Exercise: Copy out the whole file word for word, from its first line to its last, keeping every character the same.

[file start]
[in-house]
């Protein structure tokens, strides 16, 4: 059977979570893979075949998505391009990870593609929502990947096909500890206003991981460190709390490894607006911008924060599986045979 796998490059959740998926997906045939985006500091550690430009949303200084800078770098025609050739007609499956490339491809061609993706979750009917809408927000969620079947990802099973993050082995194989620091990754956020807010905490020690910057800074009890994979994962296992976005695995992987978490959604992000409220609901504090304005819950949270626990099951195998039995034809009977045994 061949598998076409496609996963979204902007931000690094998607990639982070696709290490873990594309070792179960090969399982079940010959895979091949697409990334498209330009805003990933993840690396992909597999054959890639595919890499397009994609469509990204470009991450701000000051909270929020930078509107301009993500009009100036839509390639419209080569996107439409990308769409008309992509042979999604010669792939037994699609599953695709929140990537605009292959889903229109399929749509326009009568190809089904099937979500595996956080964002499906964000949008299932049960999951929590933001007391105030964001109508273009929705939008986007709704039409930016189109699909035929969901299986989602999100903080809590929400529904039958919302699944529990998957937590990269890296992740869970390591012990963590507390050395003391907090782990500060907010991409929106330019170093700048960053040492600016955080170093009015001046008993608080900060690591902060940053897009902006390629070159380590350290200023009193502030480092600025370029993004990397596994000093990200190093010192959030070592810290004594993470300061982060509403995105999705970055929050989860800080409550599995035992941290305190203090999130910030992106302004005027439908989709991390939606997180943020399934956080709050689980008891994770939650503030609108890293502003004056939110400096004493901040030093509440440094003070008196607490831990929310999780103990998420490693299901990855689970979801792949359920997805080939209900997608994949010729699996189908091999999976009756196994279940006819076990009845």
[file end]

[in-house]
């Protein structure tokens, strides 16, 4: 059977979570893979075949998505391009990870593609929502990947096909500890206003991981460190709390490894607006911008924060599986045979 796998490059959740998926997906045939985006500091550690430009949303200084800078770098025609050739007609499956490339491809061609993706979750009917809408927000969620079947990802099973993050082995194989620091990754956020807010905490020690910057800074009890994979994962296992976005695995992987978490959604992000409220609901504090304005819950949270626990099951195998039995034809009977045994 061949598998076409496609996963979204902007931000690094998607990639982070696709290490873990594309070792179960090969399982079940010959895979091949697409990334498209330009805003990933993840690396992909597999054959890639595919890499397009994609469509990204470009991450701000000051909270929020930078509107301009993500009009100036839509390639419209080569996107439409990308769409008309992509042979999604010669792939037994699609599953695709929140990537605009292959889903229109399929749509326009009568190809089904099937979500595996956080964002499906964000949008299932049960999951929590933001007391105030964001109508273009929705939008986007709704039409930016189109699909035929969901299986989602999100903080809590929400529904039958919302699944529990998957937590990269890296992740869970390591012990963590507390050395003391907090782990500060907010991409929106330019170093700048960053040492600016955080170093009015001046008993608080900060690591902060940053897009902006390629070159380590350290200023009193502030480092600025370029993004990397596994000093990200190093010192959030070592810290004594993470300061982060509403995105999705970055929050989860800080409550599995035992941290305190203090999130910030992106302004005027439908989709991390939606997180943020399934956080709050689980008891994770939650503030609108890293502003004056939110400096004493901040030093509440440094003070008196607490831990929310999780103990998420490693299901990855689970979801792949359920997805080939209900997608994949010729699996189908091999999976009756196994279940006819076990009845």